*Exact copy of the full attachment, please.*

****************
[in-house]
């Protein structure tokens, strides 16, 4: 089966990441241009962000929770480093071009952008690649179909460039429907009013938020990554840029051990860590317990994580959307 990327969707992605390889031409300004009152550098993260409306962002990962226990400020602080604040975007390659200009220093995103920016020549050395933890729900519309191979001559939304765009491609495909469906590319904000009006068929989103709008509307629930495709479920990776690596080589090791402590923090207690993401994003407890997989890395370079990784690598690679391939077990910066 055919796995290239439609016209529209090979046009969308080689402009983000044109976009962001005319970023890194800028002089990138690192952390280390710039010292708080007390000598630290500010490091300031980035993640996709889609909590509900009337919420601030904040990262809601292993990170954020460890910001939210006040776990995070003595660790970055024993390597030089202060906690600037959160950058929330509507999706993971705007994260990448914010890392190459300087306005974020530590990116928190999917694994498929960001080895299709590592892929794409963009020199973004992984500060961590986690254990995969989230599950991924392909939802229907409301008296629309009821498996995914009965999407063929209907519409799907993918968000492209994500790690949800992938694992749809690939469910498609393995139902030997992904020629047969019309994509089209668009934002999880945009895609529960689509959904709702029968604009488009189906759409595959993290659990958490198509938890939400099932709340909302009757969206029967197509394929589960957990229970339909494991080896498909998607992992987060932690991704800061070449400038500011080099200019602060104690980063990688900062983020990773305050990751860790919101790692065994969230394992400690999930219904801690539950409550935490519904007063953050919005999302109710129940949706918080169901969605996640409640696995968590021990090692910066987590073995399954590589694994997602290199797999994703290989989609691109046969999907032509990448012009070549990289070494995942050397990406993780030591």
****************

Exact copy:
[in-house]
């Protein structure tokens, strides 16, 4: 089966990441241009962000929770480093071009952008690649179909460039429907009013938020990554840029051990860590317990994580959307 990327969707992605390889031409300004009152550098993260409306962002990962226990400020602080604040975007390659200009220093995103920016020549050395933890729900519309191979001559939304765009491609495909469906590319904000009006068929989103709008509307629930495709479920990776690596080589090791402590923090207690993401994003407890997989890395370079990784690598690679391939077990910066 055919796995290239439609016209529209090979046009969308080689402009983000044109976009962001005319970023890194800028002089990138690192952390280390710039010292708080007390000598630290500010490091300031980035993640996709889609909590509900009337919420601030904040990262809601292993990170954020460890910001939210006040776990995070003595660790970055024993390597030089202060906690600037959160950058929330509507999706993971705007994260990448914010890392190459300087306005974020530590990116928190999917694994498929960001080895299709590592892929794409963009020199973004992984500060961590986690254990995969989230599950991924392909939802229907409301008296629309009821498996995914009965999407063929209907519409799907993918968000492209994500790690949800992938694992749809690939469910498609393995139902030997992904020629047969019309994509089209668009934002999880945009895609529960689509959904709702029968604009488009189906759409595959993290659990958490198509938890939400099932709340909302009757969206029967197509394929589960957990229970339909494991080896498909998607992992987060932690991704800061070449400038500011080099200019602060104690980063990688900062983020990773305050990751860790919101790692065994969230394992400690999930219904801690539950409550935490519904007063953050919005999302109710129940949706918080169901969605996640409640696995968590021990090692910066987590073995399954590589694994997602290199797999994703290989989609691109046969999907032509990448012009070549990289070494995942050397990406993780030591």